The 31st October 2018 marks the 10th anniversary of the paper: ‘Bitcoin: A Peer-to-Peer Electronic Cash System’. Published under the pseudonym Satoshi Nakamoto, it presented the idea for a “peer-to-peer electronic cash system” with the potential to revolutionise the traditional financial system. The paper captured the zeitgeist of a world craving change in the wake of a massive financial crisis and society’s general lack of trust in banks and politicians.
A few months later the bitcoin network officially launched and the rest, as they say, is history. The cryptocurrency gold rush that ensued has seen billions invested into bitcoin (and the many other alternatives now available) based on an idea that you can get rich for free.
Over the last 10 years some have won big, others have failed miserably. Spare a thought for James Howells who in 2013 accidentally threw away a computer hard drive containing 7,500 Bitcoins (worth around £36m at current market value). Apparently it still sits buried beneath trash in a landfill site near his home in south Wales.
Bitcoin mining has even become so big in Iceland (the country not the frozen foods emporium) it has caused an energy shortage. Energy usage from mining projects already exceeds that of all Iceland’s homes. With more and more of the population keen to get in on the act there are genuine concerns the country will run out of energy.
But as with all good hype cycles, more recently, talk has turned to when the Bitcoin bubble will burst. Windsor Holden, from market research firm Juniper Research in his latest report argues: “Bitcoin has no intrinsic value. Like any asset, it is worth whatever someone is prepared to pay for it, but it has no meaning or existence beyond the confines of the ledger. It is a bubble, and there is a strong possibility that this bubble could burst in the near future.”
Regardless of your perspective and experience of bitcoin it’ll be interesting to see what happens over the next 10 years. But for me the more pressing question is what about blockchain — the technology underpinning Bitcoin? Scan the technology media and you’ll see plenty of hype about the technology, while others argue that it is still largely at the fringes, unable to truly break into the mainstream.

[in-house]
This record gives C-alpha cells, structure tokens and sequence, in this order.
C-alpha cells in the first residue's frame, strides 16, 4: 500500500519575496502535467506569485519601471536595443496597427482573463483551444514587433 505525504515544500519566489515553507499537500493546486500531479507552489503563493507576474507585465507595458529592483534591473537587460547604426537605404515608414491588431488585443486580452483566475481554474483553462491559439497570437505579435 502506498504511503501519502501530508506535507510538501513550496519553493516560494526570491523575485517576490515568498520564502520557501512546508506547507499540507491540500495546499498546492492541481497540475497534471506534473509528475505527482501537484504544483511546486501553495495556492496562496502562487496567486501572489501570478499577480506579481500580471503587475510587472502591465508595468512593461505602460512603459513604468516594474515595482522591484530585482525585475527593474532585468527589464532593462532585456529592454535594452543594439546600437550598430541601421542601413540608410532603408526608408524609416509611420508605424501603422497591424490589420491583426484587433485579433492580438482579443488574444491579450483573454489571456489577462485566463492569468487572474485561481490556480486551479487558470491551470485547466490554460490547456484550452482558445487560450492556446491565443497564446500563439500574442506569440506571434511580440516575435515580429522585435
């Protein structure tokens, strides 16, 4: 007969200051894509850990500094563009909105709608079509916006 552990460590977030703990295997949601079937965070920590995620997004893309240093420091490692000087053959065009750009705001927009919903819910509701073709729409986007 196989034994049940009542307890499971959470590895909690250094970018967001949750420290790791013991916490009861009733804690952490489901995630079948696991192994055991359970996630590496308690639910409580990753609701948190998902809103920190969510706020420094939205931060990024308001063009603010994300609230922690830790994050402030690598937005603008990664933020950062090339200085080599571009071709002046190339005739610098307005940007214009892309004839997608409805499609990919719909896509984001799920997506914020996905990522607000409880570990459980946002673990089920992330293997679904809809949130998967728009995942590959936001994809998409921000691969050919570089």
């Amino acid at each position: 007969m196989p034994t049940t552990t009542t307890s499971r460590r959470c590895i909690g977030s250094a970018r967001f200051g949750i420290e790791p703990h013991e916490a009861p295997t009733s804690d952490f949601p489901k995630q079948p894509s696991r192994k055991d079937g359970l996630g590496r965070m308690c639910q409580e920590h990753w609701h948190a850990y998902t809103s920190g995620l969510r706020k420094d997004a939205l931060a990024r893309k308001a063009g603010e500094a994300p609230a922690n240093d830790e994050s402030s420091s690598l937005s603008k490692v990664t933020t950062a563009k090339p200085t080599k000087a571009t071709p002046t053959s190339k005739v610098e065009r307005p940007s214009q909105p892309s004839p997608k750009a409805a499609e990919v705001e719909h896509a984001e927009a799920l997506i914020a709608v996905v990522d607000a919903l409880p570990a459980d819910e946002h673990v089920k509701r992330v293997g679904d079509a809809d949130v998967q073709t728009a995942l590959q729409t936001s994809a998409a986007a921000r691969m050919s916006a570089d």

Other than Bitcoin, blockchain has other big pioneers. IBM for example, is heavily pushing blockchain. It is working with Walmart to track food through its global supply chain and shipping company Maersk on a platform for the container shipping industry. Chinese retail giant Alibaba is also using blockchain with its subsidiary payment platform Alipay.
At a tech for good level Alice.si has created a blockchain platform that brings transparency to social funding. It allows charities to show donors exactly what impact their individual donations have made and what their money was spent on… be that life-saving medication or office paperclips and toilet roll.
For other positive reinforcement about blockchain I recommend: 17 Blockchain Applications That Are Transforming Society.
However, according to a recent survey by Capgemini few firms have fully embraced blockchain. Similarly, CNBC’s article at the start of 2018 suggests blockchain applications are still years, even decades away. So, with so many conflicting views, what’s the answer? Is blockchain living up to the hype?
Personally, I’m going to side with someone who knows what he’s talking about… Apple co-founder Steve Wozniak. Wozniak’s balanced view is that blockchain’s current hype is definitely overstating the reality but that in the long-term blockchain technology will serve as a cornerstone for business and industry because it’s “decentralized and totally trustworthy.”
I guess we just need more time to properly let the reality catch up with the opportunity.
The inspiration and various source materials for this blog came from BBC Technology of Business.